‘The Early Show’ to be replaced by new ‘CBS This Morning,’ old name
By Lisa de Moraes,
After much thought, CBS News has picked a name for its new morning infotainment show.
The program — which will replace “The Early Show” starting Jan. 9 and which will star Charlie Rose at 7 and Gayle King at 8 — will be called . . .
“CBS This Morning.”
Yes, that’s the same name that the CBS network morning infotainment show had from the late ’80s through the late ’90s, when Harry Smith, Kathleen Sullivan, Mark McEwan and Paula Zahn were among the on-air faces.
That name stuck until CBS decided to nuke the show by coming up with a new format and headlining the program with the “Today” show’s least likable on-air talent, Bryant Gumbel, who was teamed with Jane Clayson.
CBS confirmed last month that “The Early Show” was being scrubbed and that Rose and King would be joined by Erica Hill. The network said the new show would have a new format featuring more hard news, less pap, no weather — and definitely no cooking.
Fox’s midseason juggle
The day after Fox premiered its last “fall” series — the sitcom “I Hate My Teenage Daughter” — the network unveiled its midseason plans. They include the return of “American Idol” on Wednesday and Thursday nights, and a Monday-night-at-9 time-share of the network’s new J.J. Abrams series and its new Kiefer Sutherland drama.
“Idol” kicks off its 11th season Jan. 18-19. There will then be a special telecast of “Idol” on Jan. 22 — scheduled for 10 to 11 p.m., after that Sunday night’s NFC Championship game.
Sutherland’s new drama, “Touch,” will preview Jan. 25, right after “Idol.” “Touch” officially premieres March 19, after “House,” in its regular Monday time slot.
J.J.’s new drama, “Alcatraz,” will debut Jan. 16 with a two-hour broadcast. The next week, “Alcatraz’” will air in its regular time slot: Mondays at 9 after “House.” Its last episode will be March 12.
In “Touch,” Sutherland plays a widower and single dad who discovers that his 11-year-old mute son possesses the ability to see things no one else can — and to detect patterns that connect seemingly unrelated events. (His son, for instance, would have known immediately that when “Tower Heist” director Brett Ratner’s family jewels became the topic of conversation on Howard Stern’s radio show, Billy Crystal would become host of the next Academy Awards.)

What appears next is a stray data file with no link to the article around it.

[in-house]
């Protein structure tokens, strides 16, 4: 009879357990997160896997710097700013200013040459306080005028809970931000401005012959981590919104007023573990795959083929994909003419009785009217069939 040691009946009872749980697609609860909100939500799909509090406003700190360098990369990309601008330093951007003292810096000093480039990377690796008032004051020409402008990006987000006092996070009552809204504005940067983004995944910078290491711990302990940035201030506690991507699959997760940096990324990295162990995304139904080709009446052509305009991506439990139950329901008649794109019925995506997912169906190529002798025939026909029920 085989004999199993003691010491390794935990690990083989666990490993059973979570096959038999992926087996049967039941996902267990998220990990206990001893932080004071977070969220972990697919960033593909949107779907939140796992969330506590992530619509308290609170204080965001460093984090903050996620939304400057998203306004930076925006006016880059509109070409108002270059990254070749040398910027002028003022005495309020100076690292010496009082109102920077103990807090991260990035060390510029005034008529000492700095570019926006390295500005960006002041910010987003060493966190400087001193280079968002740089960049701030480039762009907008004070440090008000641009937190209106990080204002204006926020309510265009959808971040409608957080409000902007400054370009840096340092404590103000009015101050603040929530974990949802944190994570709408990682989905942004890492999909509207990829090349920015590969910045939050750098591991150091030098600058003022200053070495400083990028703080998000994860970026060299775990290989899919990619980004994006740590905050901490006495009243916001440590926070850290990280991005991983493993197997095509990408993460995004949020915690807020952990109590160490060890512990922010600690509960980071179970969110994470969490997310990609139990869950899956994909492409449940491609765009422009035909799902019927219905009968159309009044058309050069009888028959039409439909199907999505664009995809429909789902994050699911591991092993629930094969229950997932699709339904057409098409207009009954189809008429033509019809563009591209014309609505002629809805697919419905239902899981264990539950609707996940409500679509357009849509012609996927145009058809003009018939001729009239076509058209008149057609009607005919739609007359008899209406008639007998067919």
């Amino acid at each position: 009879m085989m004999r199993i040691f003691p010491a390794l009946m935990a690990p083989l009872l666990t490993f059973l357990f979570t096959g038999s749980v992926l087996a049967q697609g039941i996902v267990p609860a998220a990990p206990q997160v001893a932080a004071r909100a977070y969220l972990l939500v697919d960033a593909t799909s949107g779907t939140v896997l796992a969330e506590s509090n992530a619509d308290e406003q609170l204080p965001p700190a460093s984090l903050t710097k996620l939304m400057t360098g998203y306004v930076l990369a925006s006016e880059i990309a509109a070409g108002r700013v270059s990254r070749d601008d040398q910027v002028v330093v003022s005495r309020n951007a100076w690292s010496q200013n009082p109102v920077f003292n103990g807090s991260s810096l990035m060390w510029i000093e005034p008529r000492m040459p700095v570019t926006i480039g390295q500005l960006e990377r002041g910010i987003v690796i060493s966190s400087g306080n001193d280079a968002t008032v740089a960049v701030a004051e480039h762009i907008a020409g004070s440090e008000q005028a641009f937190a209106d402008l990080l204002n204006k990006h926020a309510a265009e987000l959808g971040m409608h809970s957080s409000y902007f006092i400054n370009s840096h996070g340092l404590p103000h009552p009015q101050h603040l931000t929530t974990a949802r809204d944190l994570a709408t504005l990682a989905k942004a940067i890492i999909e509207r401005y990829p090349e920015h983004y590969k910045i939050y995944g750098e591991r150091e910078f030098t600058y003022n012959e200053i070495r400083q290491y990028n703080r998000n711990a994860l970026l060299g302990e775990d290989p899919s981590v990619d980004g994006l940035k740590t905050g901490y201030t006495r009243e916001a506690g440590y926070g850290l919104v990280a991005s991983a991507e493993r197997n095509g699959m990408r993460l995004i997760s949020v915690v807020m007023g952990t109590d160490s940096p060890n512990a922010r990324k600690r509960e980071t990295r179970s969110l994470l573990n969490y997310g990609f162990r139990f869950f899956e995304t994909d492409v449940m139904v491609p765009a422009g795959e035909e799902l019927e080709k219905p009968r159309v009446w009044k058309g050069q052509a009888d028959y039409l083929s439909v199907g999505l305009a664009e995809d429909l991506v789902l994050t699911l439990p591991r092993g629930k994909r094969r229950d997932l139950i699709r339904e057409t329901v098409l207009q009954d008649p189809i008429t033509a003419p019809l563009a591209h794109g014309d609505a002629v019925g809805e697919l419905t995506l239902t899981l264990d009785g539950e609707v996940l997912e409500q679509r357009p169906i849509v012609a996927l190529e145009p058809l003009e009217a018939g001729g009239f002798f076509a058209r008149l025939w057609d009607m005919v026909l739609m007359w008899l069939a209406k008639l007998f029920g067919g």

In “Alcatraz,” Sarah Jones (“Sons of Anarchy”), Jorge Garcia (“Lost”) and Sam Neill (“Jurassic Park”) are investigating the sudden reappearance of the island’s prisoners, years after they’d disappeared — they’re like the “CBS This Morning” of Alcatraz.
“Breaking In” — last season’s Christian Slater comedy that narrowly escaped being tossed in the tumbrel — is getting a Tuesday berth in mid-March, when “Glee” goes on hiatus to plot its latest comeback plans before returning “in the spring.”
Megan Mullally has been added to “Breaking In” in hopes of jump-starting the show’s ratings.
“Breaking In” is about a bunch of brainiacs and thieves who work at a security firm; they were hired to break into high-tech security systems to discover flaws. Hilarity ensues.
“I Hate My Teenage Daughter,” the worst sitcom perpetrated on broadcast TV since — well, since the last time “CBS This Morning” was on the air — will have a mercifully short run before being taken off Fox’s schedule. But the network still threatens to return it, as originally announced, in the spring, after an “Idol” broadcast.
The “Bones” fill-in “The Finder” debuts Jan. 12.
“The Finder” — about a guy with the ability to help people find the un-findable — will debut right after Fox reruns that episode of “Bones,” in which “The Finder’s” Walter Sherman (Geoff Stults) and Leo Knox (Michael Clarke Duncan) were introduced to prepare us for this spin-off.
And an animated “Napoleon Dynamite” — featuring the voices of the original movie cast — joins Fox’s Sunday cartoon block Jan. 15.